Types of Custody and How Maryland Courts Establish Co-Parenting

If you and your ex-spouse have decided to file for joint custody, it’s important to understand how the court will establish it. Below, the attorneys at Rodier Family Law discuss the various types of court-ordered custody and how Maryland courts establish custody rights to co-parents. 


Different Types of Custody Rights in Maryland

In the state of Maryland, both parents are equal custodians of their children in the eyes of the law; one parent is not favored over another. However, if the two parties cannot agree about custody rights, there are different types of custody arrangements that the courts can grant. While there are two main categories of custody in Maryland, legal custody and physical custody, there are a number of options available to the Court in determining legal custody as well as the physical custody schedule of parenting time and access depending on the unique circumstances of each case.  Here is a brief, general overview:


Legal Custody

Legal Custody concerns legal decision-making regarding the child. This includes the right of parents to determine a child’s religious upbringing, education, disciplinary actions, medical treatment and any other major welfare decisions, which are to be made in the child’s best interest. Legal Custody can be joint, sole to one parent, joint with tie-breaking authority to one or both parents, as well as subject to other specifications.


Joint Legal Custody 

Under a Joint legal custody arrangement,  both parents are responsible for working together in the upbringing of the child. You and your ex-spouse  are expected to make joint decisions with regard to the education, religion, and medical care of the child. Your child may permanently reside with one parent, but both parents are equally responsible for decision-making on legal custodial issues. In specific cases, however, one parent may be granted the authority to make decisions in the child’s best interest (i.e. tie-breaker).  Legal custody does not generally concern day-to-day or household decisions such as bedtimes, activities, discipline, diet (unless medical concerns exist), etc.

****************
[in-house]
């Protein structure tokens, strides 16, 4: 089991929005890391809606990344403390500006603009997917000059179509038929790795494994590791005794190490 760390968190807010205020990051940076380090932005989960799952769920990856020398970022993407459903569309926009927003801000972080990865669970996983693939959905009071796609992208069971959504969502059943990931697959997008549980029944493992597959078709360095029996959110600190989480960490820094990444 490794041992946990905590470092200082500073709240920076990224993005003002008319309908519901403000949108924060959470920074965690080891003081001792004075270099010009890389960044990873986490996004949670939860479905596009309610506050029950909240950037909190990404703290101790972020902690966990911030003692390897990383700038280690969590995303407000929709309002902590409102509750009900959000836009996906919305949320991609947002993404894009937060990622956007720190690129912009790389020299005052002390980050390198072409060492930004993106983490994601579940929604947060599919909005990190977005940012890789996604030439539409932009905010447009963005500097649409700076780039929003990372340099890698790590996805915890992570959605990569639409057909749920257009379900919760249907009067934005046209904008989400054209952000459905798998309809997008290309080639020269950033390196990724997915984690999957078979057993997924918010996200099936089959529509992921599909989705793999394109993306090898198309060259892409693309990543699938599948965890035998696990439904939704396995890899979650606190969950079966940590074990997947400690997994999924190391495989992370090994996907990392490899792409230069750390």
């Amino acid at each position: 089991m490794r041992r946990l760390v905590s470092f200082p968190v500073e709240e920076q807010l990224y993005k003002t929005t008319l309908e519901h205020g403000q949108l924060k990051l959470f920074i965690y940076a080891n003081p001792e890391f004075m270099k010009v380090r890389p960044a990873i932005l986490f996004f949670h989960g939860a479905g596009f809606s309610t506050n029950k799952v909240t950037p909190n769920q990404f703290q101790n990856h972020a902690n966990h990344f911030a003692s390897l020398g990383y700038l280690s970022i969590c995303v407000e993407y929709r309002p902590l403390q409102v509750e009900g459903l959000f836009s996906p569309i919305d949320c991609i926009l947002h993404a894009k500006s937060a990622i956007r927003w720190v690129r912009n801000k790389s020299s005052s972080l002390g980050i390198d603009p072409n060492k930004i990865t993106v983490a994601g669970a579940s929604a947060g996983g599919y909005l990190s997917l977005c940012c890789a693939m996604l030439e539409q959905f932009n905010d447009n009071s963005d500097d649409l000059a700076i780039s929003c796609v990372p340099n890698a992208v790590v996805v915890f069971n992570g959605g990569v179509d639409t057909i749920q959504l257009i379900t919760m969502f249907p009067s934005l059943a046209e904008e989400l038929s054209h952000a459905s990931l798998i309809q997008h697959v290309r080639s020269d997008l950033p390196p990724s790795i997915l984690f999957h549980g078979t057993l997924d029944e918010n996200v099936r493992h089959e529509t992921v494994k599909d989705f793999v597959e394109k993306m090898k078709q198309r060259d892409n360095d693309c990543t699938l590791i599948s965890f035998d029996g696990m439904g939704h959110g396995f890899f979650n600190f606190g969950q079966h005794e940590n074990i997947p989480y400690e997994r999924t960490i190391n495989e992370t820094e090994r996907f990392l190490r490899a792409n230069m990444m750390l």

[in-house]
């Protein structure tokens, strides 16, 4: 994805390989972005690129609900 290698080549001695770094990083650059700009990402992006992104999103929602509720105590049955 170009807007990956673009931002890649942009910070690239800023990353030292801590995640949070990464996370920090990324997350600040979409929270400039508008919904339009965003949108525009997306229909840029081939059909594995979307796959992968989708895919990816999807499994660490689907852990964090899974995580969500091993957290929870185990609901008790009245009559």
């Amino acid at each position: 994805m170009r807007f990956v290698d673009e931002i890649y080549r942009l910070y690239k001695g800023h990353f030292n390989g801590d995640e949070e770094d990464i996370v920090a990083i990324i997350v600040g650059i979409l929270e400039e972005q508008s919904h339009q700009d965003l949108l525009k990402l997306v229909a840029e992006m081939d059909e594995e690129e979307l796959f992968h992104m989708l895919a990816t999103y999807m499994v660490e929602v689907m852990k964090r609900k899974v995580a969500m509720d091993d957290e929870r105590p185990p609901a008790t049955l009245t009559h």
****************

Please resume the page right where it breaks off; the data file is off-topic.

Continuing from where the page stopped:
Sole Legal Custody

If one party has sole legal custody, he or she is tasked with and can make unilateral decisions concerning the legal custody (education, religion, medical, etc.) of the minor child. 


Physical Custody

Physical custody concerns the physical schedule of parenting time and access shared between the parents as well as decisions regarding day-to-day or household concerns such as bedtimes, activities, discipline, diet (unless medical concerns exist), etc. 


Shared Physical Custody 

With shared physical custody each party has substantial parenting time and access (typically no less than 35% of the year), and the child typically spends time residing at both parties’ residences.


Sole/Primary Physical Custody

Sole custody can be granted to one parent, so that the minor child resides primarily with that parent and visits, or as we now say spends parenting time and access, with the other party.  It is also possible that the child may spend no, or limited, or even supervised time, with the other party circumstances permitting.  


Factors Courts Consider When Granting Custody 

The court is tasked with evaluating custody, legal and physical, based on the standard  of what is in the best interest of the child.  Maryland does not have a custodial statue that breaks down the factors considered by the Court in making this decision as of the date of this article.  The factors considered by the Court are embedded in Maryland case law.  Some factors courts consider when granting custody:


Primary Caregiver 

Courts will look at which parent takes care of the child, including providing meals, clothes, arranging morning and evening routines and who the child will go to in times of need. 


Ability to Maintain Healthy Family Relationships

Because your child is about to endure a major adjustment, the court is going to look at which parent is likely to help the child sustain relationships with other family members. The court will consider which parent is likely to maintain stability, regardless of the circumstance. 


There are multiple other factors that judges will consider when determining custody to parents, but the wellbeing of the child is always prioritized in the decision-making process. 


Parenting Plan

A parenting plan is a written agreement that outlines how each parent will care for and make choices regarding their child. Creating a thorough and detailed plan will demonstrate to the court that you and your ex-spouse are trying to create structure for your child regardless of the circumstances.  There is a court-form, which is required in most circumstances to be submitted well in advance of trial in contested custody matters  https://mdcourts.gov/family/parentingplans.  Your attorney can also assist you in crafting a custom custody agreement, which may be part of your separation agreement or a stand-alone document, which will satisfy, and often be more comprehensive and better suit your families’ unique needs.  


Consult the Child Custody Attorneys at Rodier Family Today If You Are Seeking Custody – Joint, Sole or otherwise

Rodier Family Law’s child custody lawyers in Bel Air recognize that, when it comes to your child custody arrangements, you need the best representation and advice possible in order to get a favorable outcome. Speak to a compassionate and dedicated member of our team today by calling (410) 803-1839. You can also request that a member of our team contact you to schedule a one-hour consultation by filling out a form here.